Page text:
In poking around in someone else's package, I found the \discretionary command being used quite a lot. I wanted to hook into the code being used in one of its arguments, but found that my code got executed rather a lot more than I was expecting. My conjecture is that \discretionary behaves a little like \mathchoice: each argument is processed into a box, one of those boxes is typeset into the document and the others are thrown away.

Is that the case?

(What I'm trying to do is step a counter when a particular one of the arguments is used. As this is an assignment, it would appear that the counter is stepped every time \discretionary is used. In similar circumstances, I've used a trick using the aux file to see which box is actually processed. I was wondering if I could avoid that here.)

  • 2
    you are, as you predict, doomed (unless you are using luatex and inspect the node lists from the line breaking) Dec 16, 2019 at 17:25
  • not only is it pre-evaluated, normally the branches are not boxes but just character nodes so you would not be able to add \write nodes Dec 16, 2019 at 17:28

2 Answers 2


If you use luatex you could traverse the nodes in the post_linebreak_filter callback, but looking at classic TeX...

You mention \mathchoice but the situation with \mathchoice is easier, the syntax for \mathchoice is


and each of a,b,c,d is set in a box but only one of the boxes is copied to the final page and so by placing non immediate writes in each box, you can see from the output which is used.


only one of A B C D will be written showing which box is used.

The situation with discretionary is superficially similar

 \discretionary{pre-break text}{post-break text}{no-break text}

but the arguments are not normally boxed. You can use a box, but normally they are just characters and they are restricted to characters, boxes and kerns, you can not have write nodes.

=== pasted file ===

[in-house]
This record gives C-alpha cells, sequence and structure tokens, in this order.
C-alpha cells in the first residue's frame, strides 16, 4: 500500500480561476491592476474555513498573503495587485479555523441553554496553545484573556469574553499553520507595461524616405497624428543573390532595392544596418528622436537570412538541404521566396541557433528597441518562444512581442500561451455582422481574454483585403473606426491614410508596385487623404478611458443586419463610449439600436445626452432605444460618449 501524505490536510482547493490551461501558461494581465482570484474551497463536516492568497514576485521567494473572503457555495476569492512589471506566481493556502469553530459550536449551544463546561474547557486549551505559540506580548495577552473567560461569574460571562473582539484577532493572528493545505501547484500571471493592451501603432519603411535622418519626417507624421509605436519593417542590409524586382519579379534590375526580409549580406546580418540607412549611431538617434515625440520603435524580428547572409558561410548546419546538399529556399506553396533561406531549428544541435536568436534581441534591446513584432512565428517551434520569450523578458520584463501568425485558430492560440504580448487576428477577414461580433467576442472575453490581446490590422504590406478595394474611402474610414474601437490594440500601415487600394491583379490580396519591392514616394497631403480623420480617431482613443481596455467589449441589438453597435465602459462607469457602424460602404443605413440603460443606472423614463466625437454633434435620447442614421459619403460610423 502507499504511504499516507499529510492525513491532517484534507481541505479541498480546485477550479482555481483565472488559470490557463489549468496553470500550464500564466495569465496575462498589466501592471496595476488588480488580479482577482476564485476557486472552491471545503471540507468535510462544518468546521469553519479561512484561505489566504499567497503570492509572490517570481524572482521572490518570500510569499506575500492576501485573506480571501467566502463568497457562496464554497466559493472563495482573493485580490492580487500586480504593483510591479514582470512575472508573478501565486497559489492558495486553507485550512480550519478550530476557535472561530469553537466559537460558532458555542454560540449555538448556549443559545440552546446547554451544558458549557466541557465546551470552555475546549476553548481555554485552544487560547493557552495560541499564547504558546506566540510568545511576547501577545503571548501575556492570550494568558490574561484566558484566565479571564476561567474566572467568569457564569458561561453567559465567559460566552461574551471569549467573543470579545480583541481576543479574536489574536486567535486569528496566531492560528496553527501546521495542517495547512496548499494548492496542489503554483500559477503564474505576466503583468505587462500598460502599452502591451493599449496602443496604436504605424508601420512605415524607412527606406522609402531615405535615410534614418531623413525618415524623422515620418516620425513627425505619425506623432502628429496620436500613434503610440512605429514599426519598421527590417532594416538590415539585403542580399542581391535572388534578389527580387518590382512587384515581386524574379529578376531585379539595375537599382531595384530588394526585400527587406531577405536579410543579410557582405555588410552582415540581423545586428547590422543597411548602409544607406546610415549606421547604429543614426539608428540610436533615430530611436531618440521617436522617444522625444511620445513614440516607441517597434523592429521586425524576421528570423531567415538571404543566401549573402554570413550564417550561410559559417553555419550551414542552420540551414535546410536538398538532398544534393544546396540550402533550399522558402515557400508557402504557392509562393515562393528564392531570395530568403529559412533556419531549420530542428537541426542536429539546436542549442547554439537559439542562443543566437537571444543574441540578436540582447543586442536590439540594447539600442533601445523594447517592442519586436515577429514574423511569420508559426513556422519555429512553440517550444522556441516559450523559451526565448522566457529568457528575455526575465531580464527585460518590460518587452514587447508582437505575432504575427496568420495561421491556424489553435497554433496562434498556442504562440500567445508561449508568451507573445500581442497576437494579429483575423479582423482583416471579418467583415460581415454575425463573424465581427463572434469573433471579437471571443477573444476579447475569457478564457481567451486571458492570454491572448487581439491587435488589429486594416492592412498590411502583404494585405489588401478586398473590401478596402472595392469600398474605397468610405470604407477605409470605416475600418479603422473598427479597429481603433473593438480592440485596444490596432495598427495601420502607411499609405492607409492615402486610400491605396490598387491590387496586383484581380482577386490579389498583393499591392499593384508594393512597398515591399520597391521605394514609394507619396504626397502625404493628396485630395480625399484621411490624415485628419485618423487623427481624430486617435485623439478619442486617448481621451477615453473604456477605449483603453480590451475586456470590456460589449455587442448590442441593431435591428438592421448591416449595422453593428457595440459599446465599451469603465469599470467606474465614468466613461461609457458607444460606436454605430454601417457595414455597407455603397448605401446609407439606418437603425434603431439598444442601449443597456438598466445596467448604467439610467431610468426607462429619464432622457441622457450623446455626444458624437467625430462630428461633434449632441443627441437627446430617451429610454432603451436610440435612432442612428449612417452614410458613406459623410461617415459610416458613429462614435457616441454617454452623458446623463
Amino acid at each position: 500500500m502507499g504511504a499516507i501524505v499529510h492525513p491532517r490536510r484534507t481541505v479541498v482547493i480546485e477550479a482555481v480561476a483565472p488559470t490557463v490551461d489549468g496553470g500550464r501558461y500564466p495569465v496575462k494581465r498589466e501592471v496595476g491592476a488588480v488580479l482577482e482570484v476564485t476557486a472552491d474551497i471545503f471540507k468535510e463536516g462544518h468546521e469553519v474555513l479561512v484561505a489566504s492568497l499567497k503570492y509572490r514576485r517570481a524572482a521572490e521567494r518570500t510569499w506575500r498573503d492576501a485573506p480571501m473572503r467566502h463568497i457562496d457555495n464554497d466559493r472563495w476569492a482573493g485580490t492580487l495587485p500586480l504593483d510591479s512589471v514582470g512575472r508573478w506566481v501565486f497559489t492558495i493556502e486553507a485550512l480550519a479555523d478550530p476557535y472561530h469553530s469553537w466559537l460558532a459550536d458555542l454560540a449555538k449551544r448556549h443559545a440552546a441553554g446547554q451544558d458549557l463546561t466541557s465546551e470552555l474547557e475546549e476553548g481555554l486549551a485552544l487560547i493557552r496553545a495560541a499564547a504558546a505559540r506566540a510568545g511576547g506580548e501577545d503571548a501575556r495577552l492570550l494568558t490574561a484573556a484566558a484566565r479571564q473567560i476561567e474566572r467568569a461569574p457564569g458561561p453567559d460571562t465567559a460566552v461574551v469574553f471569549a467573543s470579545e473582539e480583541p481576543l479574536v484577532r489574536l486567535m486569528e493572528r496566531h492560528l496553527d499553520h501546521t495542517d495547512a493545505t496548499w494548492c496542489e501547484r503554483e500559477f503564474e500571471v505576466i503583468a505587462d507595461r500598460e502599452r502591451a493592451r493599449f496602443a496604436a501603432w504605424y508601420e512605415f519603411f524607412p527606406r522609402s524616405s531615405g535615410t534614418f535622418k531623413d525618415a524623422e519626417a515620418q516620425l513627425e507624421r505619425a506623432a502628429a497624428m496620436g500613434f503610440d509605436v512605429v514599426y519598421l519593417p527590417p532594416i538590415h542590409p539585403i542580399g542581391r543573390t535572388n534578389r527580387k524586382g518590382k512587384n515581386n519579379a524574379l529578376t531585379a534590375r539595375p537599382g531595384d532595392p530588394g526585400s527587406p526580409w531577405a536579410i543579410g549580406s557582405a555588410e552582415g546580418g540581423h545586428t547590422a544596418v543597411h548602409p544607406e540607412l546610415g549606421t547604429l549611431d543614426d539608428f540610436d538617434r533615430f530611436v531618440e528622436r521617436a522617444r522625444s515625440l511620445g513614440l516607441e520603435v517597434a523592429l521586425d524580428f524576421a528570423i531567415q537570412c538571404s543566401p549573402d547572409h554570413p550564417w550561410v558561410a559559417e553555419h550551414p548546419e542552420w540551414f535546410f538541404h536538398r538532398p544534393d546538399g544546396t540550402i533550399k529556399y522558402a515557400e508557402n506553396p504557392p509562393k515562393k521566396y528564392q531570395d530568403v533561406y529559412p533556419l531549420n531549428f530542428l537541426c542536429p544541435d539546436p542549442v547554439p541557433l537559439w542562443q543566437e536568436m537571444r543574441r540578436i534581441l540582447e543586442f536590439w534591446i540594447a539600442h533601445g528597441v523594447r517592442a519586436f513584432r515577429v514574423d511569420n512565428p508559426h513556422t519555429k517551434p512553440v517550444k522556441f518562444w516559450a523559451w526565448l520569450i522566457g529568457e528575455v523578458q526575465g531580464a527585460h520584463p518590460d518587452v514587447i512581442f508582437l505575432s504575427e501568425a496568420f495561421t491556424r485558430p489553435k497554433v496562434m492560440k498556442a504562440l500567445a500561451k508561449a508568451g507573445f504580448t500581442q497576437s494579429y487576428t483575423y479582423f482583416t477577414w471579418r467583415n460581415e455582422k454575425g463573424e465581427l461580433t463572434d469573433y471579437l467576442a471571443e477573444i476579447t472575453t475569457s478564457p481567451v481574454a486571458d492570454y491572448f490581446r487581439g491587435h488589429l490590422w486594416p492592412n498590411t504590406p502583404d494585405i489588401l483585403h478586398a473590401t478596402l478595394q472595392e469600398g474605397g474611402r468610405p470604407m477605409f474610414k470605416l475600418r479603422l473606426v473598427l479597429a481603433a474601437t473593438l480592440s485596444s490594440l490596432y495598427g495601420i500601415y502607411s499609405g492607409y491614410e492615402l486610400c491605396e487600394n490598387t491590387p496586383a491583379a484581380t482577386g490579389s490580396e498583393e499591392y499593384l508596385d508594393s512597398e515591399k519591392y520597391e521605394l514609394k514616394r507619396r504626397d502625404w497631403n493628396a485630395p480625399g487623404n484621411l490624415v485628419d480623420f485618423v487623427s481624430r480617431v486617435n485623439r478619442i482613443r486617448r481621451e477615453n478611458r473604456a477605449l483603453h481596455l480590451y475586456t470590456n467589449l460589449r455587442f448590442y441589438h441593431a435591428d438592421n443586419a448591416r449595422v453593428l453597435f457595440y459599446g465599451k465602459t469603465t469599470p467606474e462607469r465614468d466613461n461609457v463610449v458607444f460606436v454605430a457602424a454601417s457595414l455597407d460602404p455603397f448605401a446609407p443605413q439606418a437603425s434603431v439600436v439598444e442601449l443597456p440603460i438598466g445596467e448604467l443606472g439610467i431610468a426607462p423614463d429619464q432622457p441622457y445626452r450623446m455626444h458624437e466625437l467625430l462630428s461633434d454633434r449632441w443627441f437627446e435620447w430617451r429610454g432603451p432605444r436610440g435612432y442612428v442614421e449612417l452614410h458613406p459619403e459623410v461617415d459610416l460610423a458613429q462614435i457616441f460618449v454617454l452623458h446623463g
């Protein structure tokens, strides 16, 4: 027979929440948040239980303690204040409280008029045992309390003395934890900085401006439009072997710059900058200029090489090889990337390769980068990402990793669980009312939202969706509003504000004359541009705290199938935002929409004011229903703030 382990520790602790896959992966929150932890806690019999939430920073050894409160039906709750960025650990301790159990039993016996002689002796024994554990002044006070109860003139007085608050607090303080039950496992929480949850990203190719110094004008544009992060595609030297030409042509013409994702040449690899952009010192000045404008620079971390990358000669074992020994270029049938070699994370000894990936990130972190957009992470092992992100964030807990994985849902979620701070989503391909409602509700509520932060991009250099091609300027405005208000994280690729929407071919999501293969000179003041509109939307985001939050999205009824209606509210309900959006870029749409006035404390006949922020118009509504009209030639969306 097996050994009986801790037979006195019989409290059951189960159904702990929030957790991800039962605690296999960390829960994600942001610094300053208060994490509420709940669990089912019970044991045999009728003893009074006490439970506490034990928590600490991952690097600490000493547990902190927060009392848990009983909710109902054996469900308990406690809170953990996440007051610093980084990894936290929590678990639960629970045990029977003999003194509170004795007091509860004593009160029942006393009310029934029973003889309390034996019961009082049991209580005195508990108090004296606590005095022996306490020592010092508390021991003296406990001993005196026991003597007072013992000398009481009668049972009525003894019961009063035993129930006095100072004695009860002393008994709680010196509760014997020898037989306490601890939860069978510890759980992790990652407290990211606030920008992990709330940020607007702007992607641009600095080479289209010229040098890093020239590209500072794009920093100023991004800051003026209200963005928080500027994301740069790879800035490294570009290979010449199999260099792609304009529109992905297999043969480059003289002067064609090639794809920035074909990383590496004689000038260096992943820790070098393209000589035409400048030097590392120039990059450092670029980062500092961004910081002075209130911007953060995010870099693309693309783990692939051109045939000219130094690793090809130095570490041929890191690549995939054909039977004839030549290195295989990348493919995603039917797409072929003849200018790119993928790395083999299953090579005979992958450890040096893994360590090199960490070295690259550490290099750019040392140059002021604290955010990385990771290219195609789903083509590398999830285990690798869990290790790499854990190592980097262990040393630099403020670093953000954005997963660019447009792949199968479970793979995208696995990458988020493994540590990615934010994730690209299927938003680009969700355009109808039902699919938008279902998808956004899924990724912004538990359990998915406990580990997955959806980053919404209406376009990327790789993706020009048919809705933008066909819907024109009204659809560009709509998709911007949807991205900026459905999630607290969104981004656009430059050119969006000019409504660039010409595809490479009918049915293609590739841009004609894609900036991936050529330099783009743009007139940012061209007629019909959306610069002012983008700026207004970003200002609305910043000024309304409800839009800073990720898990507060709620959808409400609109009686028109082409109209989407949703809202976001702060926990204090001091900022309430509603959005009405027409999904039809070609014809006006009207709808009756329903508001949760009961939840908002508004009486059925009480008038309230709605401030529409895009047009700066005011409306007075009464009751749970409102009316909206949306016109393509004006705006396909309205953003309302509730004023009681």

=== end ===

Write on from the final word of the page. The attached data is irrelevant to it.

So you can have immediate printing that does not generate a node:

aaa \discretionary{\message{1}a}{\message{2}b}{\message{3}c} xxx

aaa \discretionary{\immediate\write20{a}a}{\immediate\write20{b}a}{\immediate\write20{c}a} xxx

But neither of these forms gives you any information as all three arguments are evaluated so you get 1 2 3 and a b c respectively.

You could try a non-immediate \write but then you get

! Improper discretionary list.
l.9 aaa \discretionary{\write20{a}a}

So you could put the write node in a box

aaa \discretionary{\hbox{\write20{A}a}}{\hbox{\write20{B}b}}{\hbox{\write20{C}c}} xxx

is error free and just outputs C as no line break happened, however this means that the horizontal list contains \hbox{c} not c which will disturb any ligatures or inter-letter kerns.


(No help to what you're ultimately trying to accomplish, but just to answer the question literally as asked.)

Recall that \discretionary is supposed to be used as

\discretionary{⟨pre-break text⟩}{⟨post-break text⟩}{⟨no-break text⟩}

where the ⟨no-break text⟩ is what is printed by default, but if a line needs to be broken then the current line will end with ⟨pre-break text⟩ and the next line will start with ⟨post-break text⟩. This is explained in The TeXbook page 95 (Chapter 14: How TeX Breaks Paragraphs into Lines).